TWO years ago this month Narendra Modi took office as prime minister of India. Even making allowance for the inevitable loss of shine with the passage of time, his image in the country now is an unflattering one. This is especially true of the business community which had hailed him as the deliverer.
The banks are in a shambles with poor accountability for loans which they ought never to have given. Fall in exports, industrial production and agricultural growth tell their own tale as does the spate of farmers’ suicides. The ruling BJP does not enjoy a majority in the upper house, the Rajya Sabha. Modi expects the opposition’s cooperation while launching a ‘Congress-mukt desh’ (Congress-free country) campaign. Already two states, Arunachal Pradesh and Uttarakhand, have borne the brunt of this campaign.
Last year, the BJP fared miserably in elections to the assemblies of Delhi and Bihar. On May 19, results will be out in the elections to the assemblies of West Bengal, Assam, KerÂala, Tamil Nadu and the Union Territory PuduÂcherry (former French colony Pondicherry).
The alarming feature in the election campaign is Narendra Modi’s habitual descent to cheap rhetoric which is most unbecoming of a prime minister.
Only Hindutva has seen a clear direction of policy.
Last week, in Tamil Nadu he raked up Sonia Gandhi’s Italian connection when he spoke on the scam-ridden AgustaWestland helicopter deal with Italy, insinuating that the former UPA government was culpable and Congress president Sonia Gandhi was accountable. Of a piece with this is his government’s attack on the press, NGOs, autonomous cultural and educational institutions, especially universities. Right at the outset, Modi made two moves which indicated that he was out to secure total power. One was to get his confidant from his Gujarat days, Amit Shah, a virtual retainer, appointed as president of the BJP. The veterans — L.K. Advani, Murli Manohar Joshi, and Yashwant Sinha — were securely put on the shelf.
The other change was of a fundamental nature. The prime minister’s office was made the centre of policymaking. Ministers had to obtain the approval of its head, a bureaucrat, at the initial stages.
Less than two weeks after taking oath, Modi met around 50 secretaries to the government of India. His message was that in case of a ‘conflict’ between them and the ministers the matter should be brought to Modi’s notice immediately for a ‘resolution’.
It spelt aggrandisement of the prime minister’s power and authority; diminution of ministers’ powers, authority and morale; the civil servants’ loss of respect for their ministers; and subversion of the cabinet system.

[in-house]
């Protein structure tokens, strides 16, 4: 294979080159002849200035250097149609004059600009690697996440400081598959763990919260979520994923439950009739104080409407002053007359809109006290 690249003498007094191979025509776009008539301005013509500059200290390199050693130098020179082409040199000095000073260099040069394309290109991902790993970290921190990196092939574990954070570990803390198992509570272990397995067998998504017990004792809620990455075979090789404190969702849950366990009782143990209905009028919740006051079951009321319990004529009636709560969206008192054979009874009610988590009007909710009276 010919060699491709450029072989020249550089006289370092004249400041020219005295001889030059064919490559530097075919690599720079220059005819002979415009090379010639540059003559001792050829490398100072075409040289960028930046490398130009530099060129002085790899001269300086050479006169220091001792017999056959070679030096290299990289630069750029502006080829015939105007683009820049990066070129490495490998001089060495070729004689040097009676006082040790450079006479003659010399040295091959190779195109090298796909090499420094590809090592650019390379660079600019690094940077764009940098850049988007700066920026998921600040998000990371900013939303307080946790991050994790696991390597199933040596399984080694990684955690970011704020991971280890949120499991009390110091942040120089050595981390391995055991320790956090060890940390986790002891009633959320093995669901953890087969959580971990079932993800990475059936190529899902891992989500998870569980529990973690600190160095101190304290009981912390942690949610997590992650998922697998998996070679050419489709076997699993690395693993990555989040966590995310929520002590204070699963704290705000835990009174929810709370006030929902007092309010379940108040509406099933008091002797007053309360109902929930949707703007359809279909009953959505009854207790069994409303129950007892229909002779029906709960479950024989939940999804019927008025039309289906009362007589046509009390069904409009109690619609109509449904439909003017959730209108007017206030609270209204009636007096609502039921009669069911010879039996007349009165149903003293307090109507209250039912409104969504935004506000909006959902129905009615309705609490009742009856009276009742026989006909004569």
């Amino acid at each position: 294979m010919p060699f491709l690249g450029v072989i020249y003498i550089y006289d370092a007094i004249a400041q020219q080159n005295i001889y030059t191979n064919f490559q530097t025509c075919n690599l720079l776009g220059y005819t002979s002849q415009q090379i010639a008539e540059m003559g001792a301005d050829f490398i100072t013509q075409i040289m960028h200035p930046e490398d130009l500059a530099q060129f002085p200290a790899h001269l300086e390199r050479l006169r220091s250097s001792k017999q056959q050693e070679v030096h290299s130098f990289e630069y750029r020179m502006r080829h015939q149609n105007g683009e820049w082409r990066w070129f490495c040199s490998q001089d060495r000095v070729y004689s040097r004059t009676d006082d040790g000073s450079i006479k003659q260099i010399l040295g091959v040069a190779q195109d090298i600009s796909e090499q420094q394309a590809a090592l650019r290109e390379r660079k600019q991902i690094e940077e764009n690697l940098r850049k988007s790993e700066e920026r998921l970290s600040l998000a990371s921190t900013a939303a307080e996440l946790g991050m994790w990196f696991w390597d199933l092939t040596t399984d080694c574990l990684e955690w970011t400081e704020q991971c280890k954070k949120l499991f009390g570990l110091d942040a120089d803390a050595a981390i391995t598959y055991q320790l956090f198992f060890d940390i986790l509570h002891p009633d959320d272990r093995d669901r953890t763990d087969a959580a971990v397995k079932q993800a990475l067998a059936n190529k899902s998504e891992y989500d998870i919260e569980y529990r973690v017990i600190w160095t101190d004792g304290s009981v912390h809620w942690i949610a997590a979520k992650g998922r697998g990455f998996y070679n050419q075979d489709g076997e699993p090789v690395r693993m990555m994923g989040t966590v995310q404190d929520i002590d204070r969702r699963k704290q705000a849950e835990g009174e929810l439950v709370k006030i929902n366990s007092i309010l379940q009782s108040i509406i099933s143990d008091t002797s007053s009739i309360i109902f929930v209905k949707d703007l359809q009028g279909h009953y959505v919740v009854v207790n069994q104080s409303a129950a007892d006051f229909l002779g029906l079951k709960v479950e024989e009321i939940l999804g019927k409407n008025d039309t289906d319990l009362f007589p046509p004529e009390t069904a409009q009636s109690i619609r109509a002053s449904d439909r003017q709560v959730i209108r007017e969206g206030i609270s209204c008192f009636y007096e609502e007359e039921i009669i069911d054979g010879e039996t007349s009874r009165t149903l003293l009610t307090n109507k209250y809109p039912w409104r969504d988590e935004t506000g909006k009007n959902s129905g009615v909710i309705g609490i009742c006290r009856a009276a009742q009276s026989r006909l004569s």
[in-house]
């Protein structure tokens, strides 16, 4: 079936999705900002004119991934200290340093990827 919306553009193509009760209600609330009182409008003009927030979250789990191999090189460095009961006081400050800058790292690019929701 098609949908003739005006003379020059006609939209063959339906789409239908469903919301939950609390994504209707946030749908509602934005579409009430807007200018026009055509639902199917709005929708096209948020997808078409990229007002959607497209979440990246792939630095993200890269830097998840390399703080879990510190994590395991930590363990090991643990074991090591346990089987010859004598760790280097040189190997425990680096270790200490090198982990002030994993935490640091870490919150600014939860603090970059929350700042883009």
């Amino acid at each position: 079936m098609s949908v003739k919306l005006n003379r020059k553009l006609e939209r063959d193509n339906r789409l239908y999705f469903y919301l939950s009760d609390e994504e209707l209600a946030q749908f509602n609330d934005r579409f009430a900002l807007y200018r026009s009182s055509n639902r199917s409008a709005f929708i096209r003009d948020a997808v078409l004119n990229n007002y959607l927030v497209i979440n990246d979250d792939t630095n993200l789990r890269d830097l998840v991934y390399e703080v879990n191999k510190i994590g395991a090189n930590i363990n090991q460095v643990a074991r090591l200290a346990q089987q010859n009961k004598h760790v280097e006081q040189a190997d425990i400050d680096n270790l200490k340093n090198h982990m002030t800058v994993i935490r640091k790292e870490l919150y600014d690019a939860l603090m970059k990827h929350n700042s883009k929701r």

In foreign affairs, Modi’s performance, or the lack of it, has been widely noticed since he himself drew attention to it by his incessant trips to foreign lands. Relations with Nepal began well with a much-heralded trip to Kathmandu. The five-month-long blockade drove Nepal to seek China’s support. President Bidhya Devi Bhandari’s visit to India, which was due to begin a few days ago on May 9, was cancelled, three days earlier and Nepal’s ambassador to India Deep Kumar Upadhyay was recalled.
Sri Lanka has resumed provision of facilities to China to which India had objected.
The swings in relations with Pakistan baffle supporters as well as critics of the government. The sudden trip to Prime Minister Nawaz Sharif’s home at Raiwind, after a mere four hours’ notice, was followed by a setback that is all too common in relations between the two countries.
Relations with China are worse than they were before Modi beÂcame prime minister. His approach to the boundary dispute is as flawed as his image of that country — ‘expansionist’.
Those with the United Sates seem to be on the move upward. But, expectations conflict and the conflict can affect the bonhomie later.
Only on one front does one see a clear direction of policy. It is on Hindutva. The last two years have seen a rise in atrocities against Muslims and Christians; bans on the slaughter of cows; the ghar wapisi (conversion to Hinduism) project and stifling of dissent generally. A climate of intolerance has grown.
The situation was well summed up in the recently published report of the US CommisÂsion on religious freedom internationally.
“In 2015, religious tolerance deteriorated and religious freedom violations increased. Minority communities, especially Christians, Muslims, and Sikhs, experienced numerous incidents of intimidation, harassment, and violence, largely at the hands of Hindu nationalist groups. Members of the ruling Bharatiya Janata Party (BJP) tacitly supported these groups and used religiously divisive language to further inflame tensions.
“These issues, combined with long-standing problems of police bias and judicial inadequacies, have created a pervasive climate of impunity, where religious minority communities feel increasingly insecure, with no recourse when religiously motivated crimes occur.” On all these Modi has maintained a meaningful silence.
The writer is an author and a lawyer based in Mumbai.